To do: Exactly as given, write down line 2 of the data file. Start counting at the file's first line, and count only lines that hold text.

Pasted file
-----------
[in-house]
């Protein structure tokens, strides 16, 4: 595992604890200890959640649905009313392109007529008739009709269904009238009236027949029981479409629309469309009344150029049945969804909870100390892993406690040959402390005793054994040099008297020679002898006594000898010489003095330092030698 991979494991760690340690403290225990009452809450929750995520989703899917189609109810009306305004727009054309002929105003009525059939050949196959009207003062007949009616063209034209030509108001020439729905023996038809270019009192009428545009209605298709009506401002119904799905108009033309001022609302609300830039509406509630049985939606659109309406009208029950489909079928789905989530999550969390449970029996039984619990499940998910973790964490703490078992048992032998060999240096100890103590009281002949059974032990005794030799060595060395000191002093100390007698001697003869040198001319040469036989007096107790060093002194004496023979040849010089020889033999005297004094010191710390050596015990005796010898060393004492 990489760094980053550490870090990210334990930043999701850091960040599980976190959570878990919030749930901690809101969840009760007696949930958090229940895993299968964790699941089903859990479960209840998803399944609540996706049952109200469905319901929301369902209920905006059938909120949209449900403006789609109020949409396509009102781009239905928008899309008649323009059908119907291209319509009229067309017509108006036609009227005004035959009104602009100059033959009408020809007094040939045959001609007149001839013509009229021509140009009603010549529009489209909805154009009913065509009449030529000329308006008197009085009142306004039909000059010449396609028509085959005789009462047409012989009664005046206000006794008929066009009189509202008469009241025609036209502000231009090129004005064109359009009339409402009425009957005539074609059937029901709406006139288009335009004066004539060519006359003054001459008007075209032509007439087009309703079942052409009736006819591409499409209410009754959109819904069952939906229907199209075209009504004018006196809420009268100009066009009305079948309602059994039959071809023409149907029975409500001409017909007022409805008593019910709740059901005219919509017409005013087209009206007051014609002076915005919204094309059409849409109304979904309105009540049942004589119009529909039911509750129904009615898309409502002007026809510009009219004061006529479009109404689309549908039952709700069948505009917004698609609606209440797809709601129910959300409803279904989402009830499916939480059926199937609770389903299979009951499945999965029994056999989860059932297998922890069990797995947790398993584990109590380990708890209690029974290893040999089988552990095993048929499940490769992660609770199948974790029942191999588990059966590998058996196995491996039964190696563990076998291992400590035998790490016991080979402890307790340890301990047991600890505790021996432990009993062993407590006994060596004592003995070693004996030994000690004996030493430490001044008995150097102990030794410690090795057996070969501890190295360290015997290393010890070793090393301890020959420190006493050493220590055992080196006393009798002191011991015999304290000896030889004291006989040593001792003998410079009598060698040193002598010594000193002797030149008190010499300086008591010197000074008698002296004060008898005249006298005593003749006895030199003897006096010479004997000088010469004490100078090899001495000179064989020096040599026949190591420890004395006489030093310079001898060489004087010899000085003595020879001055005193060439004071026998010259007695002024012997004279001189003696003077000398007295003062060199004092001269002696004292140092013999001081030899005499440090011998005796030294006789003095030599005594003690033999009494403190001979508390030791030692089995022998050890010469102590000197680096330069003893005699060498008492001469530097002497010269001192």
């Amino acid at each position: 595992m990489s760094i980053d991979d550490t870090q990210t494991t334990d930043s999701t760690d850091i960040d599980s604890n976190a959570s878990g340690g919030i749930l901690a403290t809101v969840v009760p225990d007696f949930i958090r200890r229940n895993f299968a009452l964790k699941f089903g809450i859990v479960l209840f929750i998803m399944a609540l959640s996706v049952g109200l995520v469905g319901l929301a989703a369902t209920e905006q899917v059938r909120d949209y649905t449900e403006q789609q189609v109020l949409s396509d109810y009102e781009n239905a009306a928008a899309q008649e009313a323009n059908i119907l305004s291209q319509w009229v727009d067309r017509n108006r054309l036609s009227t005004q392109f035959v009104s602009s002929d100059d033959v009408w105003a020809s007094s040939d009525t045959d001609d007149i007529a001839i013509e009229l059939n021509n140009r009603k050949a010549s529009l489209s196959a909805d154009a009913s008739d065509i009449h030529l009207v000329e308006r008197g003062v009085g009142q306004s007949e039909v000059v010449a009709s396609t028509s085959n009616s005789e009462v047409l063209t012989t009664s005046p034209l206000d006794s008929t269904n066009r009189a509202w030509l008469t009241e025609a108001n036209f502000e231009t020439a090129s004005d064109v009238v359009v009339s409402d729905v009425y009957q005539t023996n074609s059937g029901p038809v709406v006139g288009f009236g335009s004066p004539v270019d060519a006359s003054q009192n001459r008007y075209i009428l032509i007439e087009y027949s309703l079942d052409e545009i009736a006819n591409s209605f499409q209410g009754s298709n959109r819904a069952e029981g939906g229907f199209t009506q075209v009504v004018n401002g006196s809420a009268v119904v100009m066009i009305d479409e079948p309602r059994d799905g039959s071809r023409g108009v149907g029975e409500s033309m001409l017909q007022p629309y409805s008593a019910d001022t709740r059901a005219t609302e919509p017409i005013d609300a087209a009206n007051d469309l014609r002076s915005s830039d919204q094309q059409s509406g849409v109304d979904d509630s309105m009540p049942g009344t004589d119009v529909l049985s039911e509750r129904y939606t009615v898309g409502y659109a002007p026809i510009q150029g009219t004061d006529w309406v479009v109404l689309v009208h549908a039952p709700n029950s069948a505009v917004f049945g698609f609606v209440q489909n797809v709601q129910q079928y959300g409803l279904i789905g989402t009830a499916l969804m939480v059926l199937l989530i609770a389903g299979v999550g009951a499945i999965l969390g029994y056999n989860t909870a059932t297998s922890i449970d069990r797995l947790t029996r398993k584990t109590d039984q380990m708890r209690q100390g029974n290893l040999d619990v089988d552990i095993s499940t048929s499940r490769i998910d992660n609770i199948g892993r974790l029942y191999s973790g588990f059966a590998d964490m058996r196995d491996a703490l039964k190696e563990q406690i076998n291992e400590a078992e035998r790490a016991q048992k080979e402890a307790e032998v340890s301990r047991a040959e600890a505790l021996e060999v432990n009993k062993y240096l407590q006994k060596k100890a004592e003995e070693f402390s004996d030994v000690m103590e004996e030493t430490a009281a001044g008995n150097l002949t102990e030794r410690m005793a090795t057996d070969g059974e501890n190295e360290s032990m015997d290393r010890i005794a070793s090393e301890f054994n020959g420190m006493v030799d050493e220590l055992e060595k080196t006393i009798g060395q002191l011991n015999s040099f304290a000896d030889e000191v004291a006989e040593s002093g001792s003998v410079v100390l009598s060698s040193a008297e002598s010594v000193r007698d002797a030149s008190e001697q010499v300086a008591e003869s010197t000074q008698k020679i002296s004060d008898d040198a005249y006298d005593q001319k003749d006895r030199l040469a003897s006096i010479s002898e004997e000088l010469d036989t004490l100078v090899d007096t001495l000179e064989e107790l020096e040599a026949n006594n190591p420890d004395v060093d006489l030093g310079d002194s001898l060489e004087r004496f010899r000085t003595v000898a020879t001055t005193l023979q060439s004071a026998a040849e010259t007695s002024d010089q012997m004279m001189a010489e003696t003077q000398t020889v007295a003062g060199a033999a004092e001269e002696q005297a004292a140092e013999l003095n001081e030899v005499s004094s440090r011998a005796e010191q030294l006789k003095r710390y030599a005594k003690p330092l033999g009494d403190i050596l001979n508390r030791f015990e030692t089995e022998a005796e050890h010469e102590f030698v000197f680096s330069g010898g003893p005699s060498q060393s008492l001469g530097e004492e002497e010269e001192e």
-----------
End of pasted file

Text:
């Protein structure tokens, strides 16, 4: 595992604890200890959640649905009313392109007529008739009709269904009238009236027949029981479409629309469309009344150029049945969804909870100390892993406690040959402390005793054994040099008297020679002898006594000898010489003095330092030698 991979494991760690340690403290225990009452809450929750995520989703899917189609109810009306305004727009054309002929105003009525059939050949196959009207003062007949009616063209034209030509108001020439729905023996038809270019009192009428545009209605298709009506401002119904799905108009033309001022609302609300830039509406509630049985939606659109309406009208029950489909079928789905989530999550969390449970029996039984619990499940998910973790964490703490078992048992032998060999240096100890103590009281002949059974032990005794030799060595060395000191002093100390007698001697003869040198001319040469036989007096107790060093002194004496023979040849010089020889033999005297004094010191710390050596015990005796010898060393004492 990489760094980053550490870090990210334990930043999701850091960040599980976190959570878990919030749930901690809101969840009760007696949930958090229940895993299968964790699941089903859990479960209840998803399944609540996706049952109200469905319901929301369902209920905006059938909120949209449900403006789609109020949409396509009102781009239905928008899309008649323009059908119907291209319509009229067309017509108006036609009227005004035959009104602009100059033959009408020809007094040939045959001609007149001839013509009229021509140009009603010549529009489209909805154009009913065509009449030529000329308006008197009085009142306004039909000059010449396609028509085959005789009462047409012989009664005046206000006794008929066009009189509202008469009241025609036209502000231009090129004005064109359009009339409402009425009957005539074609059937029901709406006139288009335009004066004539060519006359003054001459008007075209032509007439087009309703079942052409009736006819591409499409209410009754959109819904069952939906229907199209075209009504004018006196809420009268100009066009009305079948309602059994039959071809023409149907029975409500001409017909007022409805008593019910709740059901005219919509017409005013087209009206007051014609002076915005919204094309059409849409109304979904309105009540049942004589119009529909039911509750129904009615898309409502002007026809510009009219004061006529479009109404689309549908039952709700069948505009917004698609609606209440797809709601129910959300409803279904989402009830499916939480059926199937609770389903299979009951499945999965029994056999989860059932297998922890069990797995947790398993584990109590380990708890209690029974290893040999089988552990095993048929499940490769992660609770199948974790029942191999588990059966590998058996196995491996039964190696563990076998291992400590035998790490016991080979402890307790340890301990047991600890505790021996432990009993062993407590006994060596004592003995070693004996030994000690004996030493430490001044008995150097102990030794410690090795057996070969501890190295360290015997290393010890070793090393301890020959420190006493050493220590055992080196006393009798002191011991015999304290000896030889004291006989040593001792003998410079009598060698040193002598010594000193002797030149008190010499300086008591010197000074008698002296004060008898005249006298005593003749006895030199003897006096010479004997000088010469004490100078090899001495000179064989020096040599026949190591420890004395006489030093310079001898060489004087010899000085003595020879001055005193060439004071026998010259007695002024012997004279001189003696003077000398007295003062060199004092001269002696004292140092013999001081030899005499440090011998005796030294006789003095030599005594003690033999009494403190001979508390030791030692089995022998050890010469102590000197680096330069003893005699060498008492001469530097002497010269001192």